Already in the first half of 2021 the Brentview Dividend Growth Strategy has seen fifty three percent of our current holdings announce dividend increases. As seen in Table 2, Financials have led all the eleven S&P sectors with the fastest growth, which makes sense after being stagnant for a couple years. Both the pace of increases and breadth across all sectors have been very encouraging. The rate of announced dividend increases over last year has been even more impressive.

The average year over year announced increase of dividend payments in our portfolio currently stands at 13.3% through the second quarter. During this same timeframe, according to S&P analyst, Howard Silverblatt, the broader S&P 500 market has achieved 5% cash dividend payment growth.


Table 2

Brentview Dividend Growth (as of June 30, 2021)

Average Announced Dividend Increase by Sector

Source: Public company filings


Is the Value Rotation Over?

Although value has won year-to-date, as seen in Chart 3, growth stocks posted a huge turnaround in the month of June, beating value by the most in 20 years as highlighted in the shaded area. It is likely that interest rates will rise sooner rather than later, boding well for the Financials sector, which makes up 20% of the Russell 1000 Value Index.


Chart 3
Source: Factset


In addition, we believe infrastructure spending will bolster cyclicals in the Industrial sector. Information Technology companies have demonstrated low-beta characteristics in recent years, providing more downside resilience than prior periods, including the oft-volatile semiconductor industry. In light of these current dynamics, the Brentview Dividend Growth Strategy is currently overweight Industrials and Financials and underweight Information Technology versus our primary benchmark the S&P 500.

Taper Tantrum 2.0?

Interest rates have perplexed investors in 2020. Despite rising rapidly to start the year, the 10-year has stabilized and began to trickle lower as seen in Chart 4.

The combination of limited Treasury issuance and the perception that peak GDP growth has already occurred, could be factors holding rates steady. A suspected “taper tantrum 2.0” does not seem to be moving markets despite indications that it is soon coming. The Fed has already stopped its purchases of municipal bonds and mortgage-backed securities and treasuries will follow.


Chart 4

Source: FactSet



Dividend-paying stocks tend to skew more towards the value-oriented segment. As value outperformed growth in the beginning of the year, dividend-paying stocks outperformed non-paying stocks. The recent rebound in growth stocks created a difficult environment for dividend payers as some of the largest stocks in the index are non-payers.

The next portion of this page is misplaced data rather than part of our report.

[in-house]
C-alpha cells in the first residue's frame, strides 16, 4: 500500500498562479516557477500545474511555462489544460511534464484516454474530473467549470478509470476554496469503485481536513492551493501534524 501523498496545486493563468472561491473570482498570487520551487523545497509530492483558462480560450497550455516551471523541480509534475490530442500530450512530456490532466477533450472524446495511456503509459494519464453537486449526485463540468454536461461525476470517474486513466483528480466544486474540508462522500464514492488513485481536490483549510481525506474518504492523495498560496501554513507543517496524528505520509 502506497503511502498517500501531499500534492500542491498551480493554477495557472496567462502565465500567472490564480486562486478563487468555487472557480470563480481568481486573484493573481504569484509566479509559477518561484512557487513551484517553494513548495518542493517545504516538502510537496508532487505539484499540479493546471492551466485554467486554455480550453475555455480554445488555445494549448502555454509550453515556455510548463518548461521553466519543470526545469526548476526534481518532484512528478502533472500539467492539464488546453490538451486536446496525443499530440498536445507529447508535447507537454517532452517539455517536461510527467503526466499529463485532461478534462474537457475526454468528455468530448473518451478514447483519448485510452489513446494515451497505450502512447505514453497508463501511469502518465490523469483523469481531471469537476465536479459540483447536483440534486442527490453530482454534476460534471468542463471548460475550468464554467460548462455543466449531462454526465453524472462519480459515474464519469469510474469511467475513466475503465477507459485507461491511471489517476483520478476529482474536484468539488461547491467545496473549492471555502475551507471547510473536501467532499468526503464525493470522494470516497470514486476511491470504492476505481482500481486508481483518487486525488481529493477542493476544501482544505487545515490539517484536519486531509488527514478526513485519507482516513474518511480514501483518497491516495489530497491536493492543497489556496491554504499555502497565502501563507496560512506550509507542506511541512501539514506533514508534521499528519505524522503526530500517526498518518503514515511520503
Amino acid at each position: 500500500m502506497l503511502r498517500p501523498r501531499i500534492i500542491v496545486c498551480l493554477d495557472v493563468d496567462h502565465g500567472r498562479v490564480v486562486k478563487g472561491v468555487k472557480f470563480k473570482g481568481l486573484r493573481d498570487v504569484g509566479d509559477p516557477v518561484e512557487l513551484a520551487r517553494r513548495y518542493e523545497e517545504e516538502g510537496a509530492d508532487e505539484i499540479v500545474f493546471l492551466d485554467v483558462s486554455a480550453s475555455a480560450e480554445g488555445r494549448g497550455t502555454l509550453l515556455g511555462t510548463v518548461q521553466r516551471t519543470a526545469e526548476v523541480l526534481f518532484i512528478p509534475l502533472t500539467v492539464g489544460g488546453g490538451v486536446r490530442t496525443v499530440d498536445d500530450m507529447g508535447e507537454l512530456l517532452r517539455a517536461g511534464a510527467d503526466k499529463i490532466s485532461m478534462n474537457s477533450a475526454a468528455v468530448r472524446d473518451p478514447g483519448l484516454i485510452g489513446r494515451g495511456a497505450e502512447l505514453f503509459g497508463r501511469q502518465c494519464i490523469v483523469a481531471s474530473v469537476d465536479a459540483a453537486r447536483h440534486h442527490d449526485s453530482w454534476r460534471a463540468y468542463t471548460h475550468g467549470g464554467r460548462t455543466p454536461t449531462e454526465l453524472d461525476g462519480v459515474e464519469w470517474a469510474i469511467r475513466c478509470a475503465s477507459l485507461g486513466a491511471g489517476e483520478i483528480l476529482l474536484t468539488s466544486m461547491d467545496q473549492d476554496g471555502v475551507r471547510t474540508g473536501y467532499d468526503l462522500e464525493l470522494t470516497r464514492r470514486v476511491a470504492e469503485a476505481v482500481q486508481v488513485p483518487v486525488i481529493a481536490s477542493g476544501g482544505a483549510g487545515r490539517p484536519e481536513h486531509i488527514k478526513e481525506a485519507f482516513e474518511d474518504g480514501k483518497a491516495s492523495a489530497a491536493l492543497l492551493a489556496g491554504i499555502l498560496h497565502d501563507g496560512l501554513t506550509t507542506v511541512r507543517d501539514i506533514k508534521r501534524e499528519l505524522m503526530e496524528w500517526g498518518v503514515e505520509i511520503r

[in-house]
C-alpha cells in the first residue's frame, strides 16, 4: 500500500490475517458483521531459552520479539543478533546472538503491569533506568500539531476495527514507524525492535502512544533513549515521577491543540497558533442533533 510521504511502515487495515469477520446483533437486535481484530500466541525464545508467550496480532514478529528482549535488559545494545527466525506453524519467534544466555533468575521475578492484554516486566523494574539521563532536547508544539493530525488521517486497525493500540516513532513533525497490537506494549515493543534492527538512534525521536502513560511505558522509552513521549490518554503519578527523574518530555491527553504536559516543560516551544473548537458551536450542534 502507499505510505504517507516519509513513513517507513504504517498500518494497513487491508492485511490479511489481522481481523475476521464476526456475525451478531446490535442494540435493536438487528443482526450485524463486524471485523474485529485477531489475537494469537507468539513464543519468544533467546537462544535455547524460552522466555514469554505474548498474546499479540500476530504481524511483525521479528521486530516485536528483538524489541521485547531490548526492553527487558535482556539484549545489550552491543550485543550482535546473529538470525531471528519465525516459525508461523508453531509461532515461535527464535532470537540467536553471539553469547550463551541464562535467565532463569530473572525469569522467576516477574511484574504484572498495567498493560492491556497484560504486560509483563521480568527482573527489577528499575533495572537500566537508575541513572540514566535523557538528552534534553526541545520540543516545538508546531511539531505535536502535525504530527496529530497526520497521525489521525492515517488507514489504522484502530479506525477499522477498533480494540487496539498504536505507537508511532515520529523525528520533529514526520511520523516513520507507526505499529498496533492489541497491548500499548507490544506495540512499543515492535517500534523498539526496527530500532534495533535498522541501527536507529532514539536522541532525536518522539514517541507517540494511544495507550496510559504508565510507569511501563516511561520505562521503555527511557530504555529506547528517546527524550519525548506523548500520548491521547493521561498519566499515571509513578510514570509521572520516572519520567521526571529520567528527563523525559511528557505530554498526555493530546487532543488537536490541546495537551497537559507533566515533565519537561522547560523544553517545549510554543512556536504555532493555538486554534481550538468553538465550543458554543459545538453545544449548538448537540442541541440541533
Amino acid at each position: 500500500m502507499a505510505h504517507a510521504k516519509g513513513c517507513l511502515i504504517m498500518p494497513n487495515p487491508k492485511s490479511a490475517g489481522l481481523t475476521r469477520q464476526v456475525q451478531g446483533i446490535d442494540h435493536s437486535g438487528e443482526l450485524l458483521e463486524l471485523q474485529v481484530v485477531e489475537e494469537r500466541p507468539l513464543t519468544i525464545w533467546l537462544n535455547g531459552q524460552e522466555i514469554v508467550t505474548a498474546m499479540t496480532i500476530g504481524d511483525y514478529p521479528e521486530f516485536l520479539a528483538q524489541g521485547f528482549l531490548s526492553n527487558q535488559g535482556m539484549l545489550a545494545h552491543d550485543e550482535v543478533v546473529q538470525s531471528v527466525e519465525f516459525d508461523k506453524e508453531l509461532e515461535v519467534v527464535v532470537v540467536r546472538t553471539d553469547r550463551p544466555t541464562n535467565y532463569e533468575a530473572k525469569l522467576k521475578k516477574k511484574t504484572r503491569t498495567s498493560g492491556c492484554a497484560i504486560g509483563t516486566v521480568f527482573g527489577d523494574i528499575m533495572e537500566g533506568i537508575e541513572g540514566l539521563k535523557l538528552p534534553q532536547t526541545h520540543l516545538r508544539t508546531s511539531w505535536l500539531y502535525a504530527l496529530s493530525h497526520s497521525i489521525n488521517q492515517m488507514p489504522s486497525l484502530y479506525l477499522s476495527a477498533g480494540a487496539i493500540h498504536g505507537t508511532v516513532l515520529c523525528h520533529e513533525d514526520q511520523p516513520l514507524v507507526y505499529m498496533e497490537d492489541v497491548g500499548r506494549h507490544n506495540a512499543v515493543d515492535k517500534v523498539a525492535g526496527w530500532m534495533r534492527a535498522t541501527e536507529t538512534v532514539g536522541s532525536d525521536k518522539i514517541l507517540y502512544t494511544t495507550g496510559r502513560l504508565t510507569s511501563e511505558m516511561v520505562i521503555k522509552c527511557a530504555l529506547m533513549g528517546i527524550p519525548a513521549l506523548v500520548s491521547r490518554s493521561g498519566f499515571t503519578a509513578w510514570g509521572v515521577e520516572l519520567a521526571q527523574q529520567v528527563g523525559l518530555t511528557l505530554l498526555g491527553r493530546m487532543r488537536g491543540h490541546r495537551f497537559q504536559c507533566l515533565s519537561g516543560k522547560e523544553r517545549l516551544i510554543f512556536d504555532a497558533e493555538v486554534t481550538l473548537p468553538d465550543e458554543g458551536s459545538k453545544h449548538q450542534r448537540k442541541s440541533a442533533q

After two years of almost no growth and following the recent Fed stress test results, bank stocks have responded with large dividend hikes as high as 100%. Industrial companies are also expected to exhibit above-average dividend growth as the industry resumes payments sooner than others.

Our recent portfolio changes were designed to enhance overall portfolio dividend growth and stay the course with our investment process. Our process provides flexibility to consider the broadest range of dividend payers by yield and growth rates. In addition, our mandate for including all sectors should also broaden out our exposure. Maintaining a focus on identifying companies with pricing power might be time well spent, regardless of the potential growth to value shift.

This commentary reflects the views of the Brentview Investment Management and is subject to change as market and other conditions warrant. No forecasts are guaranteed. This commentary is provided for informational purposes only and is not an endorsement of any security, sector, or index. The commentary should not be seen as a solicitation or offer to buy or sell any securities. The advisor (Brentview Investment Management, LLC), and their employees and clients, may hold or trade the securities mentioned in this commentary. Diversification does not guarantee a profit or eliminate the risk of a loss. PAST PERFORMANCE IS NOT A GUARANTEE OF FUTURE RESULTS.


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Topics: Quarterly Commentary